On the brink of making history once again
Steamboat Springs — Maybe you don’t remember Gordy Wren if you’ve just moved to Steamboat Springs in the past couple of years, it’s understandable he died Nov. 25, 1999, at the age of 80. With the Winter Olympics right around the corner, I think it’s worthwhile to refocus on Gordy’s remarkable skiing career, because Steamboat native Gordy Wren accomplished something unheard of in international skiing today.
At the age of 29, and already a veteran of World War II, Gordy Wren qualified to represent the United States at the 1948 Winter Olympics in St. Moritz. Not just in slalom skiing or ski jumping, or cross country skiing or downhill skiing, but in all four events. Nope that’s not a typo, although I’ve made more than my share. This guy Gordy Wren qualified in both Alpine and Nordic events in the same Olympics!
I thought of Gordy the other day when I read modern-day Olympian Caroline Lalive’s newspaper column. Caroline wrote about the difficulties of training for four Alpine events. She has set her sights on competing in slalom, giant slalom, super-G and downhill at Salt Lake City. That’s something that’s just not done these days.
Alpine skiers either specialize in the technical events slalom and giant slalom. Or they go in the direction of the speed events super-G and downhill.
Caroline has a serious chance to defy the odds and qualify to ski in all four events, and she’s a legitimate medal contender in super-G and in what else? the combined event, which requires skiers to ski both slalom and downhill.
Some might argue Lalive would be better off specializing the additional travel required to compete in both giant slalom and downhill can drain an athlete, not to mention all of the extra hours devoted to training.
But you’ve got to admire the spirit that drives an athlete to do what few others would even attempt.
Back to Gordy Wren. He and a buddy, Barney McLean, were training for the 1940 Winter Olympics, but World War II interrupted those plans and Gordy wound up as a master sergeant in the U.S. Army’s famed 10th Mountain Division. For a portion of the war, he was attached to British troops in Italy. He taught them mountain warfare, survival techniques and rock climbing. The soldiers in the 10th Mountain Division trained as ski troops and Gordy was the acknowledged expert on ski-waxing techniques.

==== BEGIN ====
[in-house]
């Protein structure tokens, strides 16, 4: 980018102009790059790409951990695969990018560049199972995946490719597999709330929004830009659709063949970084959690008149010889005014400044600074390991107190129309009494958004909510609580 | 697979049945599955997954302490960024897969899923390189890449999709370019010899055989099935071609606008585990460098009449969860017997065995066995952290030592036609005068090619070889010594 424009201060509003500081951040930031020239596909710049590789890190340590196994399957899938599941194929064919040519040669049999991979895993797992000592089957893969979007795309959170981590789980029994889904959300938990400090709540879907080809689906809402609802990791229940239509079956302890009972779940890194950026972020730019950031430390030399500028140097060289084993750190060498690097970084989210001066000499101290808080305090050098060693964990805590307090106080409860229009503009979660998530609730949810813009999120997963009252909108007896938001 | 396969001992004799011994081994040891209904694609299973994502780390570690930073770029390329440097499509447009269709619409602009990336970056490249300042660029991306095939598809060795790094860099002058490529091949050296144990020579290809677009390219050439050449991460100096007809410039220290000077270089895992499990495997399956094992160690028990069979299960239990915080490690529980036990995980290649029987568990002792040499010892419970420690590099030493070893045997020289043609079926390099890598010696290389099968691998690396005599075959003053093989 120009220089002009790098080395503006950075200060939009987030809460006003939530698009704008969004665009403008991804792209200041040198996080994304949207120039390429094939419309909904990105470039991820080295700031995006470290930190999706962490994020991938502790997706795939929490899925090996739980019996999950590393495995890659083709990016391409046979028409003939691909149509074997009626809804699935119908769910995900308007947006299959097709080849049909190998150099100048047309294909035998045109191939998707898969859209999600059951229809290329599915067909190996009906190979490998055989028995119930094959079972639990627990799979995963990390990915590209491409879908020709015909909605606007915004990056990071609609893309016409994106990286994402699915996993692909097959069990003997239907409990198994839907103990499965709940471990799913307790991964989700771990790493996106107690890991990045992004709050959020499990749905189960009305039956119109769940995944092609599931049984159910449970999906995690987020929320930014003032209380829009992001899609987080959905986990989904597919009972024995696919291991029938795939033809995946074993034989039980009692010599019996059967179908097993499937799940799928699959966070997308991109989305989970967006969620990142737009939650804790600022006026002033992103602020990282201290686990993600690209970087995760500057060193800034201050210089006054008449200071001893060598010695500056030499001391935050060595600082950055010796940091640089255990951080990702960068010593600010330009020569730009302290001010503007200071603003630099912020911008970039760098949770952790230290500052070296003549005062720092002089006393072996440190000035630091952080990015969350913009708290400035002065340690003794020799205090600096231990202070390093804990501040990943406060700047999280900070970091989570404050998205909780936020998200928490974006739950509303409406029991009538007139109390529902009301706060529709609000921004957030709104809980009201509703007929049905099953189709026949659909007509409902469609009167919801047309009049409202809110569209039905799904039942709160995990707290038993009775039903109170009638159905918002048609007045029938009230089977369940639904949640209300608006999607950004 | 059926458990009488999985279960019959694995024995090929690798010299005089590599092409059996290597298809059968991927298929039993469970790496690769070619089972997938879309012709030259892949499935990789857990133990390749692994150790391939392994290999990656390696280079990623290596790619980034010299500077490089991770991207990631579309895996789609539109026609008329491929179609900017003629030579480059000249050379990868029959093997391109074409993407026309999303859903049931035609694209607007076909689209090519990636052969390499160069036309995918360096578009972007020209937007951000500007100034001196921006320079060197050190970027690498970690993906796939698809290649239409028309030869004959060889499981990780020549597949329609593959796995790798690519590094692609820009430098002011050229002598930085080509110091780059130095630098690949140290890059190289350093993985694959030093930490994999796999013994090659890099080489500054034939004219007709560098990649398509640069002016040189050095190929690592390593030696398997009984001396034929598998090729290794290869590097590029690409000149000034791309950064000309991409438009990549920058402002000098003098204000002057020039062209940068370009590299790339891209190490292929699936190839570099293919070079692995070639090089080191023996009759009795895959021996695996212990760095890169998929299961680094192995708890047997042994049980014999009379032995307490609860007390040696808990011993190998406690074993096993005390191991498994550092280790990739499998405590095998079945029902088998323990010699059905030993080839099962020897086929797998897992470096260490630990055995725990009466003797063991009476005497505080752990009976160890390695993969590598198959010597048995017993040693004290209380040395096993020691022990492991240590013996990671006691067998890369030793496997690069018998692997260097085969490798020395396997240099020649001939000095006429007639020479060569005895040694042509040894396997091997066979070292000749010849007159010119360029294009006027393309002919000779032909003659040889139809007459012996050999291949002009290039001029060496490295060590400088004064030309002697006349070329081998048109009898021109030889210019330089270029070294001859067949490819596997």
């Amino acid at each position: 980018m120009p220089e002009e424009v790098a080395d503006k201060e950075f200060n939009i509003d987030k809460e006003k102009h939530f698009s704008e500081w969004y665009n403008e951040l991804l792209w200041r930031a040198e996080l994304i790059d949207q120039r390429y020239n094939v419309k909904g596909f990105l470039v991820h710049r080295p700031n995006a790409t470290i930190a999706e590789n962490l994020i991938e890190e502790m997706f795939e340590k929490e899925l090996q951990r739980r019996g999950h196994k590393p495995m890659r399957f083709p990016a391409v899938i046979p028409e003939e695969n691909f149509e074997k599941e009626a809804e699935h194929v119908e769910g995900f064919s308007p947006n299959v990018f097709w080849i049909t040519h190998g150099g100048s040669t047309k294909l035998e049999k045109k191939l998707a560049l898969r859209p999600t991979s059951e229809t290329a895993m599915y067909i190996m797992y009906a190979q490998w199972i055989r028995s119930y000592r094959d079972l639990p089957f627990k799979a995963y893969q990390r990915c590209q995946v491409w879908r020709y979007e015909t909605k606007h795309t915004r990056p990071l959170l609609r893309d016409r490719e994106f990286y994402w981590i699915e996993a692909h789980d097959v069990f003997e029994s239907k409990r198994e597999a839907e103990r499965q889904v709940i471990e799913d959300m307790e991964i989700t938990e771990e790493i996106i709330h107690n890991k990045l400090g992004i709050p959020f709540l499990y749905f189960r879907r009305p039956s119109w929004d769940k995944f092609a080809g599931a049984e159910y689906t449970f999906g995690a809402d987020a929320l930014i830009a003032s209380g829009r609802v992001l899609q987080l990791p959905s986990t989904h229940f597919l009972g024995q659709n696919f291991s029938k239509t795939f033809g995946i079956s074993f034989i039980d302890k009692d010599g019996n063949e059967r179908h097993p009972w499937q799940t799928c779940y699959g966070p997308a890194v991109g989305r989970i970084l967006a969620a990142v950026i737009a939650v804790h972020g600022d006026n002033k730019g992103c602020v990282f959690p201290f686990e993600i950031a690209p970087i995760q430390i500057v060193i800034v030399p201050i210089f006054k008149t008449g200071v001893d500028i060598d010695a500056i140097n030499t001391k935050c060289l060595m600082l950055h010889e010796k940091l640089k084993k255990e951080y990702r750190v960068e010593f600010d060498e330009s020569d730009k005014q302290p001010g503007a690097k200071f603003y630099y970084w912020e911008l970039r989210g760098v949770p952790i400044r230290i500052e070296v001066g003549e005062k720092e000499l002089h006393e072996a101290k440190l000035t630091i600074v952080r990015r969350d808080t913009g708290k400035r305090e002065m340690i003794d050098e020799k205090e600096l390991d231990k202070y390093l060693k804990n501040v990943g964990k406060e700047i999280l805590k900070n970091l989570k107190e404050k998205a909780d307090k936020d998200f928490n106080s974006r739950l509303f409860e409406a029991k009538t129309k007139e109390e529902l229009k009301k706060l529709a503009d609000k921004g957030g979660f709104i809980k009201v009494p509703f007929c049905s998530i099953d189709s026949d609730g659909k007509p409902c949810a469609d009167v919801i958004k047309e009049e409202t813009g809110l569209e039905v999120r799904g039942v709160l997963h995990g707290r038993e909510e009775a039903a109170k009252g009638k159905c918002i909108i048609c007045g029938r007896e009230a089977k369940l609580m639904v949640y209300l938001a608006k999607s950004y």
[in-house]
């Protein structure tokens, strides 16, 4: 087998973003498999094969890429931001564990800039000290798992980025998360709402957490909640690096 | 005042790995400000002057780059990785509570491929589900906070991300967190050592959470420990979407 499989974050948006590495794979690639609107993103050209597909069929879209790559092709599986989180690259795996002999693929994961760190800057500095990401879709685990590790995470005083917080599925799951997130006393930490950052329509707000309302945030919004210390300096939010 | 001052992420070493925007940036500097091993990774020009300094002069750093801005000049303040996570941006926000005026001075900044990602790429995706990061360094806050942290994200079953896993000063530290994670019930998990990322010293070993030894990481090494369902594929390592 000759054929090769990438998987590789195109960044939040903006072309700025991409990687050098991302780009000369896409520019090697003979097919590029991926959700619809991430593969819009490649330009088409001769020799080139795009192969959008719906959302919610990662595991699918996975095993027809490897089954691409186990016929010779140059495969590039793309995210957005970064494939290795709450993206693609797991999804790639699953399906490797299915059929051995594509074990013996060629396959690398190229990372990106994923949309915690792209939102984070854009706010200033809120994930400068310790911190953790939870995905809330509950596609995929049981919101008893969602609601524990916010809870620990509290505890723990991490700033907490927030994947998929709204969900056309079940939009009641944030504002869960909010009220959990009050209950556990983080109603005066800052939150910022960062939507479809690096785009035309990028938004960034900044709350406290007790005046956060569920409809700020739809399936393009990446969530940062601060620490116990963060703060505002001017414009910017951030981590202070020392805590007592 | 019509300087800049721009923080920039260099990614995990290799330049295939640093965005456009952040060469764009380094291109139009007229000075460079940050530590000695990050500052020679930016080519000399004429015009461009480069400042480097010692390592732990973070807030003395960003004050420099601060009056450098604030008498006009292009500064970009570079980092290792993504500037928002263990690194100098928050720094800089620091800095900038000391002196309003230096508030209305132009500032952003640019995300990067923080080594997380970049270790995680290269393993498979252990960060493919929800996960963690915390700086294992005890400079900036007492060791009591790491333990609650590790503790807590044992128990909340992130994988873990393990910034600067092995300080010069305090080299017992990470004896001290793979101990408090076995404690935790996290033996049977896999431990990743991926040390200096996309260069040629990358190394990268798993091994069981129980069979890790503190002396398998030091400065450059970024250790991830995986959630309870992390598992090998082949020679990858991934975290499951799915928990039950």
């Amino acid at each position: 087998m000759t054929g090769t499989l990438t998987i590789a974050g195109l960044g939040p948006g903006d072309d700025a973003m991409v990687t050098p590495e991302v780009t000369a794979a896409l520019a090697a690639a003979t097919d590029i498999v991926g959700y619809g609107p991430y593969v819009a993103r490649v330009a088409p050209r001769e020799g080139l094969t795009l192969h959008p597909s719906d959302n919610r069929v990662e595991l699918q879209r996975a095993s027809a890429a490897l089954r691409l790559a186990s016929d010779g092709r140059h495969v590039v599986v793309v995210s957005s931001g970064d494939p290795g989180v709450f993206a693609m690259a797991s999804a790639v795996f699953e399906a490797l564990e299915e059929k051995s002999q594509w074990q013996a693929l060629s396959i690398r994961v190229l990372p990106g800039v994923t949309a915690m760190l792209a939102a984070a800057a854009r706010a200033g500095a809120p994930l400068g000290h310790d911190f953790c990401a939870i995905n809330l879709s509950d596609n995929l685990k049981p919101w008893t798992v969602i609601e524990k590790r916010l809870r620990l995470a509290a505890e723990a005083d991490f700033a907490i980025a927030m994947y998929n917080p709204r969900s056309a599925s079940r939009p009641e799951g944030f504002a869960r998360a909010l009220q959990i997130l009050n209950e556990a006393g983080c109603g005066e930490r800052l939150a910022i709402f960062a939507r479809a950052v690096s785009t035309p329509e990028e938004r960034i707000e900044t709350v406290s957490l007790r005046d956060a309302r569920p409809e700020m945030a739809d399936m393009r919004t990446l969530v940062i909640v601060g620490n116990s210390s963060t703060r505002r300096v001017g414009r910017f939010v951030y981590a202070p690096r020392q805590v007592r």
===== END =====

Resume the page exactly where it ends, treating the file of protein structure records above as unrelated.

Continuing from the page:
Immediately after the war, Gordy returned his attention to serious ski competition.
Once he arrived in St. Moritz in 1948, he decided that instead of actually competing in all four of the events he had qualified for, he would focus on the Nordic events he excelled at ski jumping and cross country. That decision paid off. He placed fifth in special ski jumping, a feat that wasn’t surpassed by another American for many years.
Gordy continued to compete with distinction, and in 1950, became the first American to ski jump beyond 300 feet with a leap of 301 feet at Howelsen Hill.
Gordy’s roots in skiing literally went back to the era when skis were an everyday means of transportation in Steamboat; his great-uncle George was a skiing mailman. He himself went on to have a lengthy career as a coach, working with the next generation of Olympians at Howelsen and establishing ski programs in Winter Park, Loveland and at Reno, Nev. He also supervised the original construction of the Jackson Hole Ski Area and managed the Steamboat Ski Area in the late ’60s.
We’re on the brink of an amazing month in Steamboat’s long tradition of competitive skiing, when more than a dozen athletes affiliated with the community and the Steamboat Springs Winter Sports Club will take the Olympic stage.
Each of them has worked hard for everything that comes to them in Utah. But each has also been gifted with a little piece of immortality as they write their own chapter in the history of Ski Town USA.
I can’t help but envy them.
Tom Ross is a longtime Steamboat resident. His column is published every Monday in Steamboat Today.
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